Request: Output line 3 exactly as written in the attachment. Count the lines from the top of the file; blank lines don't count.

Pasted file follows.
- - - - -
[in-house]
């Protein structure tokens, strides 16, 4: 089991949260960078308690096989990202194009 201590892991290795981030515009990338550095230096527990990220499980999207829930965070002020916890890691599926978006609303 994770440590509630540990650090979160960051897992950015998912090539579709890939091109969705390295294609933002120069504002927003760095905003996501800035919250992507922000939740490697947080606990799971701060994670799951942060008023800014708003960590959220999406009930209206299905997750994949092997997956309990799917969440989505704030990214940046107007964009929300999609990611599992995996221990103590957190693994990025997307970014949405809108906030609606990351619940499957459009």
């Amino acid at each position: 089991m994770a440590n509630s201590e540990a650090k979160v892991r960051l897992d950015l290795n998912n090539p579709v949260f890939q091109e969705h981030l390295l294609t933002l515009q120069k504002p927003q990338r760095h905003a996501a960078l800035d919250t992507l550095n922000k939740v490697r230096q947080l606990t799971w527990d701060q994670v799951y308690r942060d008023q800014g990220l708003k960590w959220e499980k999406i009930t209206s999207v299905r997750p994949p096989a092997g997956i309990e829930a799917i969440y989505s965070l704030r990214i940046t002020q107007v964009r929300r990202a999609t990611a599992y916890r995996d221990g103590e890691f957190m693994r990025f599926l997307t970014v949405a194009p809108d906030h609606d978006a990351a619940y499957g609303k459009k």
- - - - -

């Amino acid at each position: 089991m994770a440590n509630s201590e540990a650090k979160v892991r960051l897992d950015l290795n998912n090539p579709v949260f890939q091109e969705h981030l390295l294609t933002l515009q120069k504002p927003q990338r760095h905003a996501a960078l800035d919250t992507l550095n922000k939740v490697r230096q947080l606990t799971w527990d701060q994670v799951y308690r942060d008023q800014g990220l708003k960590w959220e499980k999406i009930t209206s999207v299905r997750p994949p096989a092997g997956i309990e829930a799917i969440y989505s965070l704030r990214i940046t002020q107007v964009r929300r990202a999609t990611a599992y916890r995996d221990g103590e890691f957190m693994r990025f599926l997307t970014v949405a194009p809108d906030h609606d978006a990351a619940y499957g609303k459009k």